Angelus of His Holiness Benedict XVI
Saint Peter's Square
Sunday, 27 November 2005
First Sunday of Advent
Advent begins this Sunday.
It is a very evocative
religious season because
it is interwoven with
spiritual expectation: every time the Christian community
prepares to commemorate the Redeemer's birth,
it feels a quiver of joy which to a
certain extent it communicates to the whole of society.
In Advent, Christians relive a
dual impulse of the
spirit: on the one hand, they
raise their eyes towards the final destination of their pilgrimage through
history, which is the glorious return of the
Lord Jesus; on the
other, remembering with emotion His birth
in Bethlehem, they kneel before the Crib.
The hope of Christians is turned
to the future but remains firmly rooted in an event of the past. In the
fullness of time, the Son of God was
born of the Virgin Mary: "Born
of a woman, born under the law", as the Apostle Paul writes (Galatians
Today's Gospel invites us to stay on guard as we await the final
coming of Christ. "Look
around you!", Jesus says. "You
do not know when the master of the house is coming" (Mark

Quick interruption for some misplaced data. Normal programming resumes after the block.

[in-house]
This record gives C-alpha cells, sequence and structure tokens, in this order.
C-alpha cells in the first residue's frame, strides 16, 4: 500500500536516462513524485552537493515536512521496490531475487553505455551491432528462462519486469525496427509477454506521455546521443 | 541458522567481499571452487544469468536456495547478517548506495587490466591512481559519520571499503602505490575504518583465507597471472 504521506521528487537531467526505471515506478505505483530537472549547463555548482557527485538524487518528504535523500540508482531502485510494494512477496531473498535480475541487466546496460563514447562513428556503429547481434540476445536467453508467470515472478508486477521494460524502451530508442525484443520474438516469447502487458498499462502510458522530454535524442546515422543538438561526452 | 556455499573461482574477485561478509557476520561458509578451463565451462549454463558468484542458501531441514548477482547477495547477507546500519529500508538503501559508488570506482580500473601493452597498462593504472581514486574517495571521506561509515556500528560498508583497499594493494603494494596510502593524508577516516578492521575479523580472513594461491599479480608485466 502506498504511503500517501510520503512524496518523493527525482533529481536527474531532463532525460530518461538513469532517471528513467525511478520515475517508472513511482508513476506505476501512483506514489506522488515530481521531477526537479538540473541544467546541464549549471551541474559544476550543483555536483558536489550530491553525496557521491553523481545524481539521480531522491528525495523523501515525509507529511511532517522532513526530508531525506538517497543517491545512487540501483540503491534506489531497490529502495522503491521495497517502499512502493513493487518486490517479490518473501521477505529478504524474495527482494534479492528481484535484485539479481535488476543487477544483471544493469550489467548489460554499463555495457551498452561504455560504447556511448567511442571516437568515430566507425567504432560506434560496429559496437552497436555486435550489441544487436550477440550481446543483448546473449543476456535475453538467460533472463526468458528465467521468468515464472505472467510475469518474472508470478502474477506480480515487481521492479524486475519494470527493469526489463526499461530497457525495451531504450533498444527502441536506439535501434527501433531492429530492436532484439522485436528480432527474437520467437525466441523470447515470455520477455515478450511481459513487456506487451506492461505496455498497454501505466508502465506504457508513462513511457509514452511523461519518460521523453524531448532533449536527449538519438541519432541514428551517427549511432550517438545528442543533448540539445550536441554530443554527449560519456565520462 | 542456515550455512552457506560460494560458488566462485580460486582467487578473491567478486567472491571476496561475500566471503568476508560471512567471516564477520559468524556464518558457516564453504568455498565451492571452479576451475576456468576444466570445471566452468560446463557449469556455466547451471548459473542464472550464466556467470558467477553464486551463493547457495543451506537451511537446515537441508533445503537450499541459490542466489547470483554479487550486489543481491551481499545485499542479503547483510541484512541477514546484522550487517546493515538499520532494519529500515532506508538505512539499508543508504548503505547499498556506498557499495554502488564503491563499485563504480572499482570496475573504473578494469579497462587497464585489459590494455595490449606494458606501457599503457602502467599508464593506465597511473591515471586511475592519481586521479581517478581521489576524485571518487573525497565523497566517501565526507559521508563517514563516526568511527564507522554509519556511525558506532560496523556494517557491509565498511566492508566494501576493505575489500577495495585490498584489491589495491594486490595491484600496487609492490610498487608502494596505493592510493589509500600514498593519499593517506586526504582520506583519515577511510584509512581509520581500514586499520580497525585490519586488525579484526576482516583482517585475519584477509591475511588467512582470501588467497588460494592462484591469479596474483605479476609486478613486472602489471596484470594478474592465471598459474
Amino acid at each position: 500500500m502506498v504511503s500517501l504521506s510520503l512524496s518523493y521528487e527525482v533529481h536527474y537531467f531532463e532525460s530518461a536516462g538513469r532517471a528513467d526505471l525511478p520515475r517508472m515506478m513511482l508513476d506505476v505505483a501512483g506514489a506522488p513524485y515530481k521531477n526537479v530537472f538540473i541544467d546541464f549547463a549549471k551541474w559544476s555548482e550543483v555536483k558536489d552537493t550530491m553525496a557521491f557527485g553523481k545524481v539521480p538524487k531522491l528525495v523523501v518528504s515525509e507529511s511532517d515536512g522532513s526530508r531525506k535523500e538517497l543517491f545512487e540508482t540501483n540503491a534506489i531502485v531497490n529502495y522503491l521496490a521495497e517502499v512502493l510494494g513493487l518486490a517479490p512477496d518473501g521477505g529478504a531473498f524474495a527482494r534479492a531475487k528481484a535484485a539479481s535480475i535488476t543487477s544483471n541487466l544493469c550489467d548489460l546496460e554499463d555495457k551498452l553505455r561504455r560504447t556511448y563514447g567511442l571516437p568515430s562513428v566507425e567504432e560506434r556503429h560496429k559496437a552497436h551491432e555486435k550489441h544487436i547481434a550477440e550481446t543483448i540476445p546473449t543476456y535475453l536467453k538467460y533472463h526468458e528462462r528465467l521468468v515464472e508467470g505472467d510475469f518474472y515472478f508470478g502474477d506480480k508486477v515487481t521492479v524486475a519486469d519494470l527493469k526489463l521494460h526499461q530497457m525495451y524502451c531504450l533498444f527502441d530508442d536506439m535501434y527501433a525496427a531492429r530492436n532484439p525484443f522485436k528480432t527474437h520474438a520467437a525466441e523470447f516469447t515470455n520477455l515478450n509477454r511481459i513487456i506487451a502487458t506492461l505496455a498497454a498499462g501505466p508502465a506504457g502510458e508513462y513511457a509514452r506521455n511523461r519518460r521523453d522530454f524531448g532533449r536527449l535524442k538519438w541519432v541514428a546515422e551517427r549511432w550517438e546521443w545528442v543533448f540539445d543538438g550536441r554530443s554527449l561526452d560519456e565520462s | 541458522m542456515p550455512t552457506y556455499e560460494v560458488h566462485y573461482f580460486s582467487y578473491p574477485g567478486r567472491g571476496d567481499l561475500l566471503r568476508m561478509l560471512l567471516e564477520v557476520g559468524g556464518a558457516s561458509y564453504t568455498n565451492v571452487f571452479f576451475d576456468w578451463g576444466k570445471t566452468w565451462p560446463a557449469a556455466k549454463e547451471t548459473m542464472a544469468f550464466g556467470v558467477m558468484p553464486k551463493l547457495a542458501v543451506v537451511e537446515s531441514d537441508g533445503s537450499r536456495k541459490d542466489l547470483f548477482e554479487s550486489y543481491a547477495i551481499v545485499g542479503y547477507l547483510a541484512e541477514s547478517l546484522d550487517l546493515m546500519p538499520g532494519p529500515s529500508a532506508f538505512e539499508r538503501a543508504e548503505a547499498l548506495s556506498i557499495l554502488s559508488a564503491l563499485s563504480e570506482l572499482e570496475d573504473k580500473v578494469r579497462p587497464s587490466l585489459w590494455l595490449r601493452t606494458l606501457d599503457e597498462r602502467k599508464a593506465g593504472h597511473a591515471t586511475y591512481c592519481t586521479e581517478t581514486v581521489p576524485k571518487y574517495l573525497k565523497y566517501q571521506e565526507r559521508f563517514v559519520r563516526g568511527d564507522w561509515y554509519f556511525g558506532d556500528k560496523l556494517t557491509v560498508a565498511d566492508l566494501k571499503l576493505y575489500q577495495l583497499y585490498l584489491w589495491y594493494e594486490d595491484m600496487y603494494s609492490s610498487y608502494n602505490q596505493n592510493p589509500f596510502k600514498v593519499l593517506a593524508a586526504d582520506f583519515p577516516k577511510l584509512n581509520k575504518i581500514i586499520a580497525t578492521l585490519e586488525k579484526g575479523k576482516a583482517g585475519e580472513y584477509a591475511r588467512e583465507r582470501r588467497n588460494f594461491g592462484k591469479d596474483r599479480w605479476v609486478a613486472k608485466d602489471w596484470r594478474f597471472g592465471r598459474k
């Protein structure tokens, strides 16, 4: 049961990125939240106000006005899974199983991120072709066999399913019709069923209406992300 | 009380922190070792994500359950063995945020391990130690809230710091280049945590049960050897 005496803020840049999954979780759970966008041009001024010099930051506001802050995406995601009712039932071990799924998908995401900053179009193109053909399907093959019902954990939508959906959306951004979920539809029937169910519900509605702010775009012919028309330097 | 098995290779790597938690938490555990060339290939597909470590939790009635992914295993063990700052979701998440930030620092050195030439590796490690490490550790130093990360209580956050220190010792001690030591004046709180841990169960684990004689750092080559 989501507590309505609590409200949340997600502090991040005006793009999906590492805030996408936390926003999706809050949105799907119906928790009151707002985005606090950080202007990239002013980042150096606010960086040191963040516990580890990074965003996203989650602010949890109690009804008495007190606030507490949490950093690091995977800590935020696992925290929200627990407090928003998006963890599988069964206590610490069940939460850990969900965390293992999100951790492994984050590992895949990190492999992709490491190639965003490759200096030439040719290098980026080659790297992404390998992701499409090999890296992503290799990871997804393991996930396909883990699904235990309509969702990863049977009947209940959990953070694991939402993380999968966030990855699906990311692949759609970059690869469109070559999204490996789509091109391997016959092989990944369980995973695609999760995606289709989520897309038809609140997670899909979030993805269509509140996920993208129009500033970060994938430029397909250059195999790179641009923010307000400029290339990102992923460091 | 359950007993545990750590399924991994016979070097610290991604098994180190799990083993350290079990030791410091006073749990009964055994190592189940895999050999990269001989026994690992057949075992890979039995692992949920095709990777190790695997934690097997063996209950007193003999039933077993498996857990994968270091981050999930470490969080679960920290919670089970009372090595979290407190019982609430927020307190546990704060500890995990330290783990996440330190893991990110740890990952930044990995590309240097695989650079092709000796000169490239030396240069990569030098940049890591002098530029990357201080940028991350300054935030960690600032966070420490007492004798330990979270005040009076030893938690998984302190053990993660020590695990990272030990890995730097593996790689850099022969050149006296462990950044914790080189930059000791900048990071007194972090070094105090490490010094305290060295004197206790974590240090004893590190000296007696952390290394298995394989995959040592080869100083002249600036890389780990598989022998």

13:35). The short parable of the master who went on a journey and the servants
responsible for acting in his place highlights how important it is to be ready
to welcome the Lord when
He suddenly returns. The Christian
community waits anxiously for His "manifestation",
and the Apostle Paul, writing to the Corinthians, urges them to
trust in God's fidelity and to live so as to
be found "blameless" (cf. 1Corinthians 1:7-9) on the day of the
Lord. Most appropriately, therefore, the
liturgy at the beginning of Advent puts on
our lips the Psalm: "Show us, O Lord, your
kindness, and grant us your salvation" (cf. Psalm 85:8).
We might say that Advent is the season in
which Christians must rekindle in their
hearts the hope that they will be
able, with God's help, to renew the world.
In this regard I would also like to remember today the Constitution of the
Second Vatican Council,
Gaudium et Spes, on the Church in the Modern World: it is
a text deeply imbued with Christian hope.
I am referring in particular to n. 39, entitled "New Heavens and a New
Earth". In it we read: "We are taught that God is
preparing a new dwelling and a new earth in which righteousness dwells (cf.
2Corinthians 5:2; 2Peter 3:13).... Far from diminishing our concern to develop
this earth, the expectancy of a new earth should spur us on, for it is here that
the body of a new human family grows".
Indeed, we will find the good fruits of
our hard work when Christ delivers to the
Father His eternal
and universal Kingdom. May
Mary Most Holy,
Virgin of Advent, obtain that we live this time of
grace in a watchful and hardworking
way while we await the Lord.